Get-MacLearn -DVPortgroupName @("VDS1-254-NESTED")
And there you have it! In the next post, I will go over configuring our ESXi VMs for our nested lab!
NSX-T Home Lab Series
I recently upgraded my Home Lab “Datacenter” to support all-flash VSAN and 10Gb networking with the plan to deploy NSX-T so that I can familiarize myself with the solution and use it to better prepare me for the VMware VCP-NV exam certification. Since this is all brand new to me, I’ve decided that I’ll first deploy it in a nested lab environment in order to learn the deployment process as well as to minimize the risk of accidentally messing up my Home Lab environment.
Now, I know there are a few blogs out in the wild already that go over the installation and setup of NSX-T, but I wanted to write my own as it will better help me retain the information that I am learning. Additionally, others may have a different setup than I have and/or may have deployed the solution differently that the way I intend to do which is by following the published documentation. I’d like to take this time to first shout out some of my colleagues, William Lam, Keith Lee, Cormac Hogan, and Sam McGeown, as their own blogs are what inspired me to deploy the solution for myself and document the process.
This post will serve as the main page where I’ll post the hyperlinks to each post in the series. I’ll be deploying a virtual router/firewall, 3x ESXi VMs, and a witness appliance so that I can configure a virtual 2-node VSAN compute cluster. I’ll be managing the environment via a vCenter Server Appliance or VCSA, and a Windows Server 2019 Core OS Domain Controller or DC. I won’t cover the installation and configuration of the DC as it’s out of scope for this series, nor will I go over the deployment of the VCSA or VSAN configuration as this can be done by following the documentation. And, since this is just a small nested lab, the remaining host that isn’t a part of the VSAN cluster will serve as a single-node Management cluster host where the DC, VCSA, and NSX-T Appliances will reside.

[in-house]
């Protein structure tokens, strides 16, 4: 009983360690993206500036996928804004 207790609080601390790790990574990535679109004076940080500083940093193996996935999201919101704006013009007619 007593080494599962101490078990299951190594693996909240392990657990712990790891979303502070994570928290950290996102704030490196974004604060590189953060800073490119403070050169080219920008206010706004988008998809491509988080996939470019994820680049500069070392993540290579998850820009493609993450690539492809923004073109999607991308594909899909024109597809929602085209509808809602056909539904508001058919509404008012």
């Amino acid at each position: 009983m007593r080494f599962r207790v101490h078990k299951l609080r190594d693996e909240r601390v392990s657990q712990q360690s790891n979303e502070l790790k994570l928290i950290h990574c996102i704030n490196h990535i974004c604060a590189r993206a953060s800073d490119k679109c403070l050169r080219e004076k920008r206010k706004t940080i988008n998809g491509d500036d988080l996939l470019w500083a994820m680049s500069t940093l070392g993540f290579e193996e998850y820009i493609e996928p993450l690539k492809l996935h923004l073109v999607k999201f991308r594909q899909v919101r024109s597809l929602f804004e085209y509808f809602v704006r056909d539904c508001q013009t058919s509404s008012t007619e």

I will cover the router setup, ESXi VM configuration, and NSX-T deployment. For my setup, I am going to leverage a Sophos XG firewall Home Edition since I’ve always had an interest in learning more about these firewalls, but also because I typically see pfSense being used for virtual routers and I wanted to try something different. If you are using this as a guide for your own deployment, feel free to use your router/firewall of choice as there are plenty out there like FreeSCO, Quagga, or VyOS, just to name a few. So, with that said, I hope you all enjoy the content in this series!
NSX-T Home Lab Series
- NSX-T Home Lab – Part 1: Configuring Sophos XG firewall
- NSX-T Home Lab – Part 2: Configuring ESXi VMs
- NSX-T Home Lab – Part 3: Deploying NSX-T Appliances
- NSX-T Home Lab – Part 4: Configuring NSX-T Fabric
- NSX-T Home Lab – Part 5: Configuring NSX-T Networking
- NSX-T Home Lab – Part 6: Upgrading NSX-T
- NSX-T Home Lab – Part 7: Uninstalling NSX-T
Create an ESXi 6.7 VM Template
Disclaimer: The following is not supported by VMware.
Nested virtualization is nothing new, and many of us use it for test or demonstration purposes since they can quickly be stood up or torn down. William Lam has an ESXi VM which can be downloaded from here, but I wanted to go ahead and create my own for use within my nested lab environments.
In this post, I am going to show you the steps I ran through to create an ESXi 6.7 VM that I can convert to a template for later use. Props to William for his excellent content on nested virtualization, which I’ve used a ton and will be leveraging here as well. So without further ado, let’s get to it!